The Corporate Cops Are Back in Town: DAG Monaco Announces Major Changes to Corporate Misconduct at ABA WCC Conference
Delivering the ABA White Collar Crime Conference’s (ordinarily annual) E. Lawrence Barcella, Jr. Memorial Address, Deputy Attorney General (DAG) Lisa Monaco made a “major announcement” of three new actions DOJ’s taking to beef up its fight against corporate crime:
- Individual Wrongdoing: In a big break with prior DOJ policy, corporations now will receive no cooperation credit unless they identify, and provide all non-privileged information about, all individuals involved in the alleged misconduct—not just those employees who are “substantially” involved. This requirement reinstates prior DOJ policy and withdraws the memo that former DAG Rod Rosenstein issued in November 2018. Monaco explained that individuals with a peripheral role often have information whose significance is apparent only to the investigators.
- History of Corporate Misconduct: When assessing appropriate sanctions or resolutions, DOJ prosecutors now must take into account all of the corporation’s previous misconduct, regardless of its similarity to the conduct under investigation. DOJ’s Principles of Federal Prosecution of Business Organizations now will make clear that a corporation’s full record of criminal, civil, and regulatory violations will be relevant in every outcome.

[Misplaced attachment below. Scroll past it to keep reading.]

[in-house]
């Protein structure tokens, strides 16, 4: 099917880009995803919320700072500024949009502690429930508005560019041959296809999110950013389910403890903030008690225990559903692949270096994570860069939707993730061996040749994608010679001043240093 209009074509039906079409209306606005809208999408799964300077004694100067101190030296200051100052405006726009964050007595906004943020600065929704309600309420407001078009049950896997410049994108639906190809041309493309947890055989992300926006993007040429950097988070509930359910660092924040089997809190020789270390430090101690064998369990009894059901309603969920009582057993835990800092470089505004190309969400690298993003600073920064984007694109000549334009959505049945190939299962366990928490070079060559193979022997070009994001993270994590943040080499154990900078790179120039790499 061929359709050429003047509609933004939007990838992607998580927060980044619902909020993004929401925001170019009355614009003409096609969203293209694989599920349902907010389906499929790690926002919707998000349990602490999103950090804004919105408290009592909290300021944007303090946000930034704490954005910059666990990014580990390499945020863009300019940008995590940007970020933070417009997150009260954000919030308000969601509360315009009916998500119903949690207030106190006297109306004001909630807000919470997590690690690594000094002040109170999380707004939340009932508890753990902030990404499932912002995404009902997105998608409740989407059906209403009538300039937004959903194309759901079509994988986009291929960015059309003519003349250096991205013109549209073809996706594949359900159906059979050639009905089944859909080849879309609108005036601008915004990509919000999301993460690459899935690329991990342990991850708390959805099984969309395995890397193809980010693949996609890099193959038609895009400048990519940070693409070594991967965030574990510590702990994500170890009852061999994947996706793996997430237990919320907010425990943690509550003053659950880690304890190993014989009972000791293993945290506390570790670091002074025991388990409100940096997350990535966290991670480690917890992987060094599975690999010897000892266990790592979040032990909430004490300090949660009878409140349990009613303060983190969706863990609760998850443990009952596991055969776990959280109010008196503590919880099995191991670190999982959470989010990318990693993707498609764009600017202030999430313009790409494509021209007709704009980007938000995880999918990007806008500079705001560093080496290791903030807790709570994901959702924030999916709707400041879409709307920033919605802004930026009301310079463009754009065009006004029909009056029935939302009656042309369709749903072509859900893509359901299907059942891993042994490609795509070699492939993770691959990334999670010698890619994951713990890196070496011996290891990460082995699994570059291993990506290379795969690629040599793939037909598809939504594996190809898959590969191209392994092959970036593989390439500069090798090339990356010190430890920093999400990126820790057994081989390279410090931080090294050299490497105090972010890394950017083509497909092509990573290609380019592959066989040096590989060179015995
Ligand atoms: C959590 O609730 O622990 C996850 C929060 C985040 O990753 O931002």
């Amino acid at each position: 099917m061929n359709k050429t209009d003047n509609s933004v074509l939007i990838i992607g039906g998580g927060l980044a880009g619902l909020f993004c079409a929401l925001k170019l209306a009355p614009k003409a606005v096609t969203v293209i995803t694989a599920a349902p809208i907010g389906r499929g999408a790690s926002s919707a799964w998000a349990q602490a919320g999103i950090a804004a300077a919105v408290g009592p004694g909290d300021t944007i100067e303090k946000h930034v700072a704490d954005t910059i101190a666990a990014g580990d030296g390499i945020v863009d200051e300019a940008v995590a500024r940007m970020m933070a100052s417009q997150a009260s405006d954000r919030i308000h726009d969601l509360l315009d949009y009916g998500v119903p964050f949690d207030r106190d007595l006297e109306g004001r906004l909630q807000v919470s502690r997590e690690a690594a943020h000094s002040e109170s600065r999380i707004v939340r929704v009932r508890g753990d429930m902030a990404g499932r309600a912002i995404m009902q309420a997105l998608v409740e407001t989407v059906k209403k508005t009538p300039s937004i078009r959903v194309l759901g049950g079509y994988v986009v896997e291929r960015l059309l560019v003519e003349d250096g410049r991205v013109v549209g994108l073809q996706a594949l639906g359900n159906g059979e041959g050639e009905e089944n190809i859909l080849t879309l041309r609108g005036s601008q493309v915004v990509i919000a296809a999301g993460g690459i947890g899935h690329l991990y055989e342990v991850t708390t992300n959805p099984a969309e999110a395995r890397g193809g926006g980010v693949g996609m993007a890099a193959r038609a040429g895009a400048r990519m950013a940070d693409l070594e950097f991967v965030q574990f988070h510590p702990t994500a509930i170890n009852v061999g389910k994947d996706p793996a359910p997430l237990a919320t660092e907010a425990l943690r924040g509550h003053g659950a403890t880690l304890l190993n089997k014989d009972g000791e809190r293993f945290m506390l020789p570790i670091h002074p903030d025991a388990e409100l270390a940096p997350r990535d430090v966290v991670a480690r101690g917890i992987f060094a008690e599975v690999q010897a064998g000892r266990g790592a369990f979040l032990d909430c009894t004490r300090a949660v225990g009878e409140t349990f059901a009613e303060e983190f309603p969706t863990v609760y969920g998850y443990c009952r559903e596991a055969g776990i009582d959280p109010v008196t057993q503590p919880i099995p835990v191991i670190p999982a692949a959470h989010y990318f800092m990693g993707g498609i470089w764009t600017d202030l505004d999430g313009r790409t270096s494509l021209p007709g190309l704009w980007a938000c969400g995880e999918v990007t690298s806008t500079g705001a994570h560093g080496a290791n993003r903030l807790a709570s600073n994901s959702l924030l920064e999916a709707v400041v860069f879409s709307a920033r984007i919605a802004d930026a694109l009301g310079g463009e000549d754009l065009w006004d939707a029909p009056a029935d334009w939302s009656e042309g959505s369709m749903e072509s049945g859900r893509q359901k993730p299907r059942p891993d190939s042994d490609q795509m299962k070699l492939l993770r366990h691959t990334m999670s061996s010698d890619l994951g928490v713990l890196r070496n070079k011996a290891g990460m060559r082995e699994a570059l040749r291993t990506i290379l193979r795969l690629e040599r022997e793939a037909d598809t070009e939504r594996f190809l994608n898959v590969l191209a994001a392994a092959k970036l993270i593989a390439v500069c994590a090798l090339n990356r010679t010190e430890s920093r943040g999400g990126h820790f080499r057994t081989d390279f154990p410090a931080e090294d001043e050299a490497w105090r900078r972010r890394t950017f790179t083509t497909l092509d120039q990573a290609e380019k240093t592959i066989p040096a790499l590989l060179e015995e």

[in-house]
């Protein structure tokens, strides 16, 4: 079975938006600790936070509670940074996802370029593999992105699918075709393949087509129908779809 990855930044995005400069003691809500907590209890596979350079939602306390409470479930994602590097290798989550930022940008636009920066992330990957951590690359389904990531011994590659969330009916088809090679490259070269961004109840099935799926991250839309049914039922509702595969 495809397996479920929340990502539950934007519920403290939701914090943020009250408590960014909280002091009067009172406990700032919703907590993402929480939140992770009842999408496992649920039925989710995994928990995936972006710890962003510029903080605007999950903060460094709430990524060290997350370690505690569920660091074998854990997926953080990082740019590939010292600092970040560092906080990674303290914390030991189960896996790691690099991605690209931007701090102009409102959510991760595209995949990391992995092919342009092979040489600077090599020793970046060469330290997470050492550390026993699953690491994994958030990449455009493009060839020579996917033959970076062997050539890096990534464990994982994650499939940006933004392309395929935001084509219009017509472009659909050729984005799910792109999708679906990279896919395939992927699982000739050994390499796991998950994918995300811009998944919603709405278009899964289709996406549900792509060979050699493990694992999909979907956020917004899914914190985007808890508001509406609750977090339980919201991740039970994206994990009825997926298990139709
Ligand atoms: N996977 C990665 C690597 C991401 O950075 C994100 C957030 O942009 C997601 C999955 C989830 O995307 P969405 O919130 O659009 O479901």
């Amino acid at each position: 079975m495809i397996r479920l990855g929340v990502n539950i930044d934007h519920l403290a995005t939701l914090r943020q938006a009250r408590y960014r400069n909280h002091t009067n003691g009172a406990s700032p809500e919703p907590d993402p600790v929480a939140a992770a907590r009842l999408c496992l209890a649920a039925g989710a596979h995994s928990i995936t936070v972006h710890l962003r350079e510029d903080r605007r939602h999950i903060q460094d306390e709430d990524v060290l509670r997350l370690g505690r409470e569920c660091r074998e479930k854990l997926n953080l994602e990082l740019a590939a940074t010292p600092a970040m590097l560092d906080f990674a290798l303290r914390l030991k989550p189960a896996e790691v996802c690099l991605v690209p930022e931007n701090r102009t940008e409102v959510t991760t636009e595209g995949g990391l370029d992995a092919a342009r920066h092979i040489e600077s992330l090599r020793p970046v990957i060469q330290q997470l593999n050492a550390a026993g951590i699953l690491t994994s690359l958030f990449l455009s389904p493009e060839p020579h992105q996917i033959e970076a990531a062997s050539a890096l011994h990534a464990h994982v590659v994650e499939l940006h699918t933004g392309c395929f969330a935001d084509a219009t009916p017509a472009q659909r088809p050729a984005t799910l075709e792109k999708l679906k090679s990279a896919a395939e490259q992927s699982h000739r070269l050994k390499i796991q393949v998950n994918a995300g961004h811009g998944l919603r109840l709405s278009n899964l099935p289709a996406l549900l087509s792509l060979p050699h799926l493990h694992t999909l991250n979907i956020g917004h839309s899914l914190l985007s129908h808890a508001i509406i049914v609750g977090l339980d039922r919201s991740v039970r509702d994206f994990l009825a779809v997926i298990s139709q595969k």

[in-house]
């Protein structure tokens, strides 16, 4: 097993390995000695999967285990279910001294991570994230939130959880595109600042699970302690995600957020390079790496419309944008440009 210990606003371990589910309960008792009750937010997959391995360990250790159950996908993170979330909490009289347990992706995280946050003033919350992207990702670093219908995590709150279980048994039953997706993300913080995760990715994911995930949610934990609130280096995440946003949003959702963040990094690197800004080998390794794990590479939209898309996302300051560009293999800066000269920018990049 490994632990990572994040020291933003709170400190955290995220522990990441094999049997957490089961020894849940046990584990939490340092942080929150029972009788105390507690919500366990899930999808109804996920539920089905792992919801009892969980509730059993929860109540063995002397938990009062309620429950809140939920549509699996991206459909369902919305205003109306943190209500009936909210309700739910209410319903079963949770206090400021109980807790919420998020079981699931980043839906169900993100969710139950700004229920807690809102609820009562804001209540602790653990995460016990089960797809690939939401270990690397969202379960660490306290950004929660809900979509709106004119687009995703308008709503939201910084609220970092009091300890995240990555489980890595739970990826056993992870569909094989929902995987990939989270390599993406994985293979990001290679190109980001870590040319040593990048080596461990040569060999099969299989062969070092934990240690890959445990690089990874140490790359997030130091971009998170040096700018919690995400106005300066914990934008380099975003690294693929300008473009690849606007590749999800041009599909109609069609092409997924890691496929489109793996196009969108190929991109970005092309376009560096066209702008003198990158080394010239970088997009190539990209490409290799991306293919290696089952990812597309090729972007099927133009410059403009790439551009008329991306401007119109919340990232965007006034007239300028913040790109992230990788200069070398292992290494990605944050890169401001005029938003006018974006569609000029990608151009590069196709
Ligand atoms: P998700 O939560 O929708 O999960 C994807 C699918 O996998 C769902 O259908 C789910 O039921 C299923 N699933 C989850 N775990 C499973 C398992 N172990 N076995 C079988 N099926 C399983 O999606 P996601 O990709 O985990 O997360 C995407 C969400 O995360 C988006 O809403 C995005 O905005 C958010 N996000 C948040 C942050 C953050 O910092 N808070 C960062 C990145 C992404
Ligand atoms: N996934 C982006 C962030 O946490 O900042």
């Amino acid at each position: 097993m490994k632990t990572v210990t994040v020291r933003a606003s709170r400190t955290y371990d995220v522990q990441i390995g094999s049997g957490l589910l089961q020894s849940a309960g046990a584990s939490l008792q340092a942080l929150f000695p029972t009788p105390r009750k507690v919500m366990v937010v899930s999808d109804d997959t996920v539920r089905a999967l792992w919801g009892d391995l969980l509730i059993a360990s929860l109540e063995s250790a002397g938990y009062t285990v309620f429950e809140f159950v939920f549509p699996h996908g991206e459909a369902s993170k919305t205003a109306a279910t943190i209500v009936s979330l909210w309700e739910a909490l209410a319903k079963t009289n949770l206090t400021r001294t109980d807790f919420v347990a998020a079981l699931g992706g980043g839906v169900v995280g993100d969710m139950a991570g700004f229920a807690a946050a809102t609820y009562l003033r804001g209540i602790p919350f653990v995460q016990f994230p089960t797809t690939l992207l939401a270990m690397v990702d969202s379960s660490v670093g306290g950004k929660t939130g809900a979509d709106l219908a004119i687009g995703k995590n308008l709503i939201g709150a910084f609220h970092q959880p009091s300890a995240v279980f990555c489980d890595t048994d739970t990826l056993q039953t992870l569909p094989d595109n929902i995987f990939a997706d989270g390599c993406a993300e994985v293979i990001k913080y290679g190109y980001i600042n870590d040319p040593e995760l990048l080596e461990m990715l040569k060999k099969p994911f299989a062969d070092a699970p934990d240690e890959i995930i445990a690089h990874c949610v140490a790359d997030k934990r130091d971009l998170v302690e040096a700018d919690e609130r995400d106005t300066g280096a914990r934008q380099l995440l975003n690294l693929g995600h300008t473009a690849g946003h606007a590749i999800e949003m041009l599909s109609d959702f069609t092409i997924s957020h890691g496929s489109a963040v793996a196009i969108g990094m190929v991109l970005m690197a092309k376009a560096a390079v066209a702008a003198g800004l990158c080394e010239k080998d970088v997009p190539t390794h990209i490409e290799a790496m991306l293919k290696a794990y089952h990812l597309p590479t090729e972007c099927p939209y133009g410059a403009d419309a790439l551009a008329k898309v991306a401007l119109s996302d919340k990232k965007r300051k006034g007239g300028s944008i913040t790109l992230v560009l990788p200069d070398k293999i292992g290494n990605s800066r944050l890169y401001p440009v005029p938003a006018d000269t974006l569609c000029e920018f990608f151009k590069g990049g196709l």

- Monitors: DAG Monaco is rescinding guidance suggesting that corporate monitors are disfavored. Emphasizing that every resolution with a company naturally involves a significant amount of trust by the Department, she nevertheless will direct prosecutors to require monitors whenever appropriate to satisfy DOJ that corporations are complying with their obligations under deferred prosecution or non-prosecution agreements.
She also promised more. The Attorney General and Monaco are establishing a corporate crime advisory group comprised of pertinent DOJ stakeholders. That group, whose composition she didn’t identify, will address other issues, such as whether an NPA or DPA is appropriate for entities with repeat misconduct and how to treat corporations that breach such agreements. She also explicitly invited the white-collar defense bar to provide its own input, although she didn’t describe the forum for doing so.
These policies all emanate from the AG’s and the DAG’s view that DOJ can do more, and do what it is already doing more aggressively, to incentivize corporations to behave ethically and lawfully, to police themselves accordingly, and to deter misconduct. That goal, of course, is laudatory.
But the new policies also pose real questions and real risks. How will prosecutors determine whether a corporation has identified everyone involved in or with knowledge of wrongdoing? Is there any room left in the system for a corporation to get cooperation credit while maintaining that the underlying conduct wasn’t illegal in the first place? How will DOJ treat a prior enforcement history in which corporations resolved matters without admissions of wrongdoing? And how much will these new requirements cost a corporation doing its best to cooperate?
We’ll be blogging about these and other issues soon. Stay tuned.
© Arnold & Porter Kaye Scholer LLP 2021 All Rights Reserved. This blog post is intended to be a general summary of the law and does not constitute legal advice. You should consult with counsel to determine applicable legal requirements in a specific fact situation.